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Saturday, July 31, 2021

New Law Pushes Kansas School Districts To Reconsider Health Protocols

By Noah Taborda – Kansas Reflector

TOPEKA — In removing a mask mandate for students and faculty in the district, Russell County Schools board members questioned the science behind masks and whether they prevent the spread of COVID-19 in school.

The board voted 7-0 on Monday to leave the decision of whether to wear a mask up to the individual effective upon passage, citing low case numbers and increasing sentiment among staff that such a move could be done safely. In the same action, board members chose to do away with temperature checks at the front doors.

According to the Kansas Department of Health and Environment, Russell County has recorded only 13 total new cases since the beginning of March.

Brett Mai, a board of education member for USD 407, said several teachers he had spoken with were ready to get rid of the mask mandate. Mai also noted a recent wave of stomach flu that infected many Russell residents. If masks are effective, he asked, why were they not able to prevent the spread of that outbreak?

“The science is all over the place. … Maybe they worked with Covid, but I know with that strain of stomach flu, it did not matter,” Mai said. “If they wear it, so be it. That’s your right. If I don’t want to wear it, I shouldn’t have to. That’s where I’m at.”

School boards across Kansas are beginning conversations or taking action to modify their COVID-19 restrictions in response to Senate Bill 40. The measure provides school boards the ultimate authority to enact safety protocols and decide learning modality but requires districts to employ the “least restrictive means possible” to achieve the health and safety of those in the building. 

The bill — passed by the Legislature and signed by the governor in March — establishes a procedure for individuals to address any grievances against their local school board. Board members must now decide if masks and other safety measures remain a necessary step to ensure the health of students and faculty.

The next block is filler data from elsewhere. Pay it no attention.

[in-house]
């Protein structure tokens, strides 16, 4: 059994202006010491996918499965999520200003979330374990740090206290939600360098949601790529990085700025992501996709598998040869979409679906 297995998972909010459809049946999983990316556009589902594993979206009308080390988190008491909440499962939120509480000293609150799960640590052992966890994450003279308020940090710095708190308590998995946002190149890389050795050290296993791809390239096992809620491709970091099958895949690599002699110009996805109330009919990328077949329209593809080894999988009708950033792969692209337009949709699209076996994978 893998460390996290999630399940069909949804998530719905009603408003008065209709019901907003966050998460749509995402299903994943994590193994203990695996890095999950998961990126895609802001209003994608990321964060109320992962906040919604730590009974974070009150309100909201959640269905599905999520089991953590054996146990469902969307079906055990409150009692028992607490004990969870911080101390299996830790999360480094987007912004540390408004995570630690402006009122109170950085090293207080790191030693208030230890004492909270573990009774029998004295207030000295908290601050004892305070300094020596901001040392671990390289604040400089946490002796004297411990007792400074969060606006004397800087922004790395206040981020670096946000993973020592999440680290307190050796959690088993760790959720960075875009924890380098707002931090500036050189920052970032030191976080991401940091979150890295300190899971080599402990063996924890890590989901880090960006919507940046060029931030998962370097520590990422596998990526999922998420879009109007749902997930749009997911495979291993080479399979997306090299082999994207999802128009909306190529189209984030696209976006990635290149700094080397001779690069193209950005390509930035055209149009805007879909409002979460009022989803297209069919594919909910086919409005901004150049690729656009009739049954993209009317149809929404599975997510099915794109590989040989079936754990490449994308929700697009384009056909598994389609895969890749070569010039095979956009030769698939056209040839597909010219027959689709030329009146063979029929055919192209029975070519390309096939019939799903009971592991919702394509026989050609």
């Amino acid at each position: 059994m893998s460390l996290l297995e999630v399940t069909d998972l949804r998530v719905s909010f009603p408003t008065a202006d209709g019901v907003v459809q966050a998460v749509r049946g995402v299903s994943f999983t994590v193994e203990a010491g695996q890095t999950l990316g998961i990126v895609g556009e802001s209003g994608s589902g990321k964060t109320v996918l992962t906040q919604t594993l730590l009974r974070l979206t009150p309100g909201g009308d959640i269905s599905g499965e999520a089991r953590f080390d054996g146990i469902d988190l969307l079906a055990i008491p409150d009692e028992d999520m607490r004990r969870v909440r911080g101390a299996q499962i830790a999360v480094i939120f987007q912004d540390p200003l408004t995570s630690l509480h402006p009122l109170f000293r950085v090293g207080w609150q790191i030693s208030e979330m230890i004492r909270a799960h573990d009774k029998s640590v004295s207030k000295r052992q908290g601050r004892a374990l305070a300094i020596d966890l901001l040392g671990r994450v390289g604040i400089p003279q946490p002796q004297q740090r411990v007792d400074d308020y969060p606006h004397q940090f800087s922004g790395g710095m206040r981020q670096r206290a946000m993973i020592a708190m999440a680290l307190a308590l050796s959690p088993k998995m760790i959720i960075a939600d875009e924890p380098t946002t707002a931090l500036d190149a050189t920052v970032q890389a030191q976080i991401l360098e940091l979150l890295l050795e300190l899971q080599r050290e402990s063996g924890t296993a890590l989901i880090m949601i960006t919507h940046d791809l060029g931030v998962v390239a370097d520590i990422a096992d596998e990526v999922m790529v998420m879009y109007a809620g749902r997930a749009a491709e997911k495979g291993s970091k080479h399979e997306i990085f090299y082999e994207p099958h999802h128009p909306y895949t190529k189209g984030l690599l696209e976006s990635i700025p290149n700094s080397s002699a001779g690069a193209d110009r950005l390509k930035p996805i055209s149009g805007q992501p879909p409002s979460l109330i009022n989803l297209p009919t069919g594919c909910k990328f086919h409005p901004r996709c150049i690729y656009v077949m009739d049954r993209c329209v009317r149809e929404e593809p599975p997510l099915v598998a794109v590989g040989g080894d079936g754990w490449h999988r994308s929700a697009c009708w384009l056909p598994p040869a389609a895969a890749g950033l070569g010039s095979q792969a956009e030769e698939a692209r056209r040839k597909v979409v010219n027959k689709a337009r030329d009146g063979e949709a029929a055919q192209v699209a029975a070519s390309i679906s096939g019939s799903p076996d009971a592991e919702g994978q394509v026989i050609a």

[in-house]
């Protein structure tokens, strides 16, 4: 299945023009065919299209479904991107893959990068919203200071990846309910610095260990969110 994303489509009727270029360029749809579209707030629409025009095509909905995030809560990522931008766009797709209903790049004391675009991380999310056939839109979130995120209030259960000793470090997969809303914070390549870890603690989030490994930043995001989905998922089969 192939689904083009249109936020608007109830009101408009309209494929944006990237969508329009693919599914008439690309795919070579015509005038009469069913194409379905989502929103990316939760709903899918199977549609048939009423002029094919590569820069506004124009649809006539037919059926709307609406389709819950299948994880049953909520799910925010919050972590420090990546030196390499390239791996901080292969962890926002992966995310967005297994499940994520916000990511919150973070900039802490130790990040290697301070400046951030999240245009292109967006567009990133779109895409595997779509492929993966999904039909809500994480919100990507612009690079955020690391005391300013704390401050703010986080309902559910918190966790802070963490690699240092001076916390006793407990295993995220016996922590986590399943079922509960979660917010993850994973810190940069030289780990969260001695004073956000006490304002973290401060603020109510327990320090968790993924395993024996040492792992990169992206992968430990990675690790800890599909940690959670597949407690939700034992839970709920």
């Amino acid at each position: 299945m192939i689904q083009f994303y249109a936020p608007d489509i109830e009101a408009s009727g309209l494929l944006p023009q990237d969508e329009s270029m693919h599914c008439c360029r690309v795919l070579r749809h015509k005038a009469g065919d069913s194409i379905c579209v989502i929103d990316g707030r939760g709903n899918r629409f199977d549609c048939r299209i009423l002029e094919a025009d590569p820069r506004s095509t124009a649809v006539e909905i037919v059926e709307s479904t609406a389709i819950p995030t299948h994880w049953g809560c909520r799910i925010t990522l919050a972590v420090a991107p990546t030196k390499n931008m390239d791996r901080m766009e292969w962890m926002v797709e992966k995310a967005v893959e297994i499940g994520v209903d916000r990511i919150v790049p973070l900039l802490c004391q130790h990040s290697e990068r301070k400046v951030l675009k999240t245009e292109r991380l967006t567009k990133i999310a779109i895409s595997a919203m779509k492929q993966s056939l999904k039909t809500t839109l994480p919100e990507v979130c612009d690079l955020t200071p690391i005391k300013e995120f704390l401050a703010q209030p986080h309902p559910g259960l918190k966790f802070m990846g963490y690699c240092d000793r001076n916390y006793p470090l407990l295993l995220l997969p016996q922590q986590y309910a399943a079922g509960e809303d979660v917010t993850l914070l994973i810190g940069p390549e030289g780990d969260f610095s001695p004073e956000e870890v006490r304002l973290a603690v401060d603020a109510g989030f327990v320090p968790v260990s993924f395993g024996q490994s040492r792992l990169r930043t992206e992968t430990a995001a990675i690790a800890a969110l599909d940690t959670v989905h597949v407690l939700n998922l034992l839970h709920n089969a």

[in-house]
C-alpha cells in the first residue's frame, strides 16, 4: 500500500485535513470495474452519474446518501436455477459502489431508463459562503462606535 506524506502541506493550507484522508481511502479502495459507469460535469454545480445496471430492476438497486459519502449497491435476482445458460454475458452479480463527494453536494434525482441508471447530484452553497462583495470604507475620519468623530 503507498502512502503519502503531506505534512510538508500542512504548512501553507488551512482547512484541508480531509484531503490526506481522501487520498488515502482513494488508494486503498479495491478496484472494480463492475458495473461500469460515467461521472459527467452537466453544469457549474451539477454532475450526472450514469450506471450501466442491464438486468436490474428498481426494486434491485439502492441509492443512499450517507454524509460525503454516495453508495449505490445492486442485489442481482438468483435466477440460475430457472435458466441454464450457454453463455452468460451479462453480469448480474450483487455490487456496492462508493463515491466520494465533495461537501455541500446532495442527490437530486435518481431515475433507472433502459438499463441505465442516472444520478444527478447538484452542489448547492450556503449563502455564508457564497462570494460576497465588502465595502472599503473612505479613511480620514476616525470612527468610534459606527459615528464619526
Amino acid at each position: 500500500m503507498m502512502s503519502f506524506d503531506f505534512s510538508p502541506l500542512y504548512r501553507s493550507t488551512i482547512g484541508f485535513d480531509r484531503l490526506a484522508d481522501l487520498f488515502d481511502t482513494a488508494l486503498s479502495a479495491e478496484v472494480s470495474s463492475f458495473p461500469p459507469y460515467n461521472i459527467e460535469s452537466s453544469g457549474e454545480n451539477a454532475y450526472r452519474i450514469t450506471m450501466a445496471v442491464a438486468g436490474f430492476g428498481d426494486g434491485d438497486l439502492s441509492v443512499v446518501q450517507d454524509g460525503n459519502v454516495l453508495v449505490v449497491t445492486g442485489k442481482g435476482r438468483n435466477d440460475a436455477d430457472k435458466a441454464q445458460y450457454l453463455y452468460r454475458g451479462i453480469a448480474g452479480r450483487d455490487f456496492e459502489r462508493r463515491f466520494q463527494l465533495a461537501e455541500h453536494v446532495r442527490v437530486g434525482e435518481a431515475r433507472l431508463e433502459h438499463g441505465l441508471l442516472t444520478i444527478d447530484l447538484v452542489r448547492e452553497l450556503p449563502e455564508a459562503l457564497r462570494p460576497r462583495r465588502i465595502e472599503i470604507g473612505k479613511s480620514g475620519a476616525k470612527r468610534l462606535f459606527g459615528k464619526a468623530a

If not, school boards must face complaints. The change in law, concerns about possible litigation, and declining case numbers have sparked some school districts to take immediate action and ease restrictions. 

The Centre school district in Marion County chose to roll back its mask mandate Tuesday with only 31 days left in the school year. Larned school district took similar action, leaving the decision up to parents.

Abilene Public Schools chose a more tentative approach, relaxing the policy outside of school buildings. 

While cases are declining in some areas of the state, KDHE secretary Lee Norman recently reiterated the need for masks and social distancing as a safeguard against new strains of COVID-19. KDHE announced Tuesday the Brazilian variant of the virus has been found in Sedgwick County. Available vaccines are considered to be less effective against these variants, which are also more easily spread.

Other districts are maintaining a holding pattern. In Garden City, the municipal face-covering requirement was removed in mid-March, but area schools still mandate masks.

Roy Cessna, a spokesman for Garden City Public Schools, said the goal was to ensure students and staff make it through the end of the year without incident.